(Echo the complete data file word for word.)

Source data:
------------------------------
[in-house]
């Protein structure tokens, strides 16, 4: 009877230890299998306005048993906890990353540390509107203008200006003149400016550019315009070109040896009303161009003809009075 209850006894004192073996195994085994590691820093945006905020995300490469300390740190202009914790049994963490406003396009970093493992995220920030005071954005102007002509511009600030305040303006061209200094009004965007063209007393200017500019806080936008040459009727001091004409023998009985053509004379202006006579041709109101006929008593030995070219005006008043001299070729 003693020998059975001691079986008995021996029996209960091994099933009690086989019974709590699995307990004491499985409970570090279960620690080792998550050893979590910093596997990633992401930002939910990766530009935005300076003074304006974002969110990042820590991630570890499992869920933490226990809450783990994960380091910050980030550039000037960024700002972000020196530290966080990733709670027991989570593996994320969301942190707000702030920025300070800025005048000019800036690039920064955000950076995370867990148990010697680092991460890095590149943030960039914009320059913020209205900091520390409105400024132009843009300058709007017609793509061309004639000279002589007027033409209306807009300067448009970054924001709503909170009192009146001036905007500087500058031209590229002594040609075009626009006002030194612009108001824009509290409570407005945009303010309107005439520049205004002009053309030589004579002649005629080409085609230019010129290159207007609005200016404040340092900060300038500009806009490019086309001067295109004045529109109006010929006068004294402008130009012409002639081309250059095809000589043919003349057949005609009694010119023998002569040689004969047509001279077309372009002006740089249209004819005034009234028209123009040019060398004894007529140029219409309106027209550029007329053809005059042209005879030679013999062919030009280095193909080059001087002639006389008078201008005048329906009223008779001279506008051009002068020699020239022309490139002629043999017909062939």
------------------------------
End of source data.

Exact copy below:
[in-house]
């Protein structure tokens, strides 16, 4: 009877230890299998306005048993906890990353540390509107203008200006003149400016550019315009070109040896009303161009003809009075 209850006894004192073996195994085994590691820093945006905020995300490469300390740190202009914790049994963490406003396009970093493992995220920030005071954005102007002509511009600030305040303006061209200094009004965007063209007393200017500019806080936008040459009727001091004409023998009985053509004379202006006579041709109101006929008593030995070219005006008043001299070729 003693020998059975001691079986008995021996029996209960091994099933009690086989019974709590699995307990004491499985409970570090279960620690080792998550050893979590910093596997990633992401930002939910990766530009935005300076003074304006974002969110990042820590991630570890499992869920933490226990809450783990994960380091910050980030550039000037960024700002972000020196530290966080990733709670027991989570593996994320969301942190707000702030920025300070800025005048000019800036690039920064955000950076995370867990148990010697680092991460890095590149943030960039914009320059913020209205900091520390409105400024132009843009300058709007017609793509061309004639000279002589007027033409209306807009300067448009970054924001709503909170009192009146001036905007500087500058031209590229002594040609075009626009006002030194612009108001824009509290409570407005945009303010309107005439520049205004002009053309030589004579002649005629080409085609230019010129290159207007609005200016404040340092900060300038500009806009490019086309001067295109004045529109109006010929006068004294402008130009012409002639081309250059095809000589043919003349057949005609009694010119023998002569040689004969047509001279077309372009002006740089249209004819005034009234028209123009040019060398004894007529140029219409309106027209550029007329053809005059042209005879030679013999062919030009280095193909080059001087002639006389008078201008005048329906009223008779001279506008051009002068020699020239022309490139002629043999017909062939």